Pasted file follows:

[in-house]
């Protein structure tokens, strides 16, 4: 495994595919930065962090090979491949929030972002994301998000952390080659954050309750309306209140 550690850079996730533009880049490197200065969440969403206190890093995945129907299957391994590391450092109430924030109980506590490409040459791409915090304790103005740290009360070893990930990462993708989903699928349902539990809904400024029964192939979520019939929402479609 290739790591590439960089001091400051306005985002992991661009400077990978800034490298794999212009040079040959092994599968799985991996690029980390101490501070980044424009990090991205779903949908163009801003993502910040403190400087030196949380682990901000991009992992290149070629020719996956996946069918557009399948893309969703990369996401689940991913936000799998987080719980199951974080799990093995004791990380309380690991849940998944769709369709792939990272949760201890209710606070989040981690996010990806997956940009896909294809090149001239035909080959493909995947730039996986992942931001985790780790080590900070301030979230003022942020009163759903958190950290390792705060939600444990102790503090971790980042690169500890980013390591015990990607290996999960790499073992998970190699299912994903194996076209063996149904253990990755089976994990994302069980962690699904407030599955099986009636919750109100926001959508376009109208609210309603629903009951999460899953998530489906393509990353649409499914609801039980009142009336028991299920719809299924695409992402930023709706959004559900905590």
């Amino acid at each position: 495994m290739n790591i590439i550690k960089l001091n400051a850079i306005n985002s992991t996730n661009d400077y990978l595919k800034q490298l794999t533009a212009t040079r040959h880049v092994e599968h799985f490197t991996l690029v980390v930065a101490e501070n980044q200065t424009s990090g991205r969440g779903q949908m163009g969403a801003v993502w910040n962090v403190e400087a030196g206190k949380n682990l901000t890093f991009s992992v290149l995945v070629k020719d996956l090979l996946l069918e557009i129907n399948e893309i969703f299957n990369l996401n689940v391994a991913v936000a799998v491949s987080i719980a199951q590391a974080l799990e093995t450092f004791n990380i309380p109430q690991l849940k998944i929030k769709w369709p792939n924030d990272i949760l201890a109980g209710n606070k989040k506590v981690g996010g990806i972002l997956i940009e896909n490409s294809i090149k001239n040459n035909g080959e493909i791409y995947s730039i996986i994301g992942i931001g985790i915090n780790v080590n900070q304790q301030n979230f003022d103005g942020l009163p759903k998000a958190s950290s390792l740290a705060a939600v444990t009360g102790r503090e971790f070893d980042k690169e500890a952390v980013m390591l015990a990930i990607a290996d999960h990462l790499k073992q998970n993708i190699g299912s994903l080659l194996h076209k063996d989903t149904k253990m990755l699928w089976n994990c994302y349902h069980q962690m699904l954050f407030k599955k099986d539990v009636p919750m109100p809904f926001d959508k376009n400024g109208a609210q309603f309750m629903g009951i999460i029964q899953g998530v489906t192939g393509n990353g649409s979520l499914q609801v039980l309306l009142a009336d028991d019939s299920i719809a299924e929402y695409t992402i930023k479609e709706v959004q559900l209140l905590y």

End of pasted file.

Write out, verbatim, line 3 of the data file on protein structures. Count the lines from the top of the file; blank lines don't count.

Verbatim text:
């Amino acid at each position: 495994m290739n790591i590439i550690k960089l001091n400051a850079i306005n985002s992991t996730n661009d400077y990978l595919k800034q490298l794999t533009a212009t040079r040959h880049v092994e599968h799985f490197t991996l690029v980390v930065a101490e501070n980044q200065t424009s990090g991205r969440g779903q949908m163009g969403a801003v993502w910040n962090v403190e400087a030196g206190k949380n682990l901000t890093f991009s992992v290149l995945v070629k020719d996956l090979l996946l069918e557009i129907n399948e893309i969703f299957n990369l996401n689940v391994a991913v936000a799998v491949s987080i719980a199951q590391a974080l799990e093995t450092f004791n990380i309380p109430q690991l849940k998944i929030k769709w369709p792939n924030d990272i949760l201890a109980g209710n606070k989040k506590v981690g996010g990806i972002l997956i940009e896909n490409s294809i090149k001239n040459n035909g080959e493909i791409y995947s730039i996986i994301g992942i931001g985790i915090n780790v080590n900070q304790q301030n979230f003022d103005g942020l009163p759903k998000a958190s950290s390792l740290a705060a939600v444990t009360g102790r503090e971790f070893d980042k690169e500890a952390v980013m390591l015990a990930i990607a290996d999960h990462l790499k073992q998970n993708i190699g299912s994903l080659l194996h076209k063996d989903t149904k253990m990755l699928w089976n994990c994302y349902h069980q962690m699904l954050f407030k599955k099986d539990v009636p919750m109100p809904f926001d959508k376009n400024g109208a609210q309603f309750m629903g009951i999460i029964q899953g998530v489906t192939g393509n990353g649409s979520l499914q609801v039980l309306l009142a009336d028991d019939s299920i719809a299924e929402y695409t992402i930023k479609e709706v959004q559900l209140l905590y």